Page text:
Transfusion Medicine and Molecular Genetic Methods

Rozieyati Mohamed Saleh, Zulkafli Zefarina, Nor Fazila Che Mat, Geoffrey Keith Chambers, Hisham Atan Edinur


Transfusion procedures are always complicated by potential genetic mismatching between donor and recipient. Compatibility is determined by several major antigens, such as the ABO and Rhesus blood groups. Matching for other blood groups (Kell, Kidd, Duffy, and MNS), human platelet antigens, and human leukocyte antigens (HLAs) also contributes toward the successful transfusion outcomes, especially in multitransfused or highly immunized patients. All these antigens of tissue identity are highly polymorphic and thus present great challenges for fnding suitable donors for transfusion patients. The ABO blood group and HLA markers are also the determinants of transplant compatibility, and mismatched antigens will cause graft rejection or graft‑versus‑host disease. Thus,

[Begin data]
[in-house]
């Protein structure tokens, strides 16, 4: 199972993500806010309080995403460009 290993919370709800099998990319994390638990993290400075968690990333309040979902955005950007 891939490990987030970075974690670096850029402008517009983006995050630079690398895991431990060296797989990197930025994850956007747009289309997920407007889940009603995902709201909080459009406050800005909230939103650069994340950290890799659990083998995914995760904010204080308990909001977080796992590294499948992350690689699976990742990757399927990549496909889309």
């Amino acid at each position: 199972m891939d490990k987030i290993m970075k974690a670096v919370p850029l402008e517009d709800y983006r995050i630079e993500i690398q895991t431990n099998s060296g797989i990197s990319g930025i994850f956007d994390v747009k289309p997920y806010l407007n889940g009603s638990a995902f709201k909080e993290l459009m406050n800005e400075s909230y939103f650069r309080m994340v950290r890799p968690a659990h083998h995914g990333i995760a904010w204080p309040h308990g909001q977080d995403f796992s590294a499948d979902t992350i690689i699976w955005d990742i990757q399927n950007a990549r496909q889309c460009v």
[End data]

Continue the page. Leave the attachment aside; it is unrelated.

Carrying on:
a single and comprehensive registry covering all of the signifcant transfusion and transplantation antigens is expected to become an important tool in providing an effcient service capable of delivering safe blood and quickly locating matching organs/stem cells. This review article is intended as an accessible guide for physicians who care for transfusion‑dependent patients. In particular, it serves to introduce the new molecular screening methods together with the biology of these systems,
which underlies the tests.

Keywords: Blood groups, genetic marker, human platelet antigen and human leukocyte antigen, transfusion

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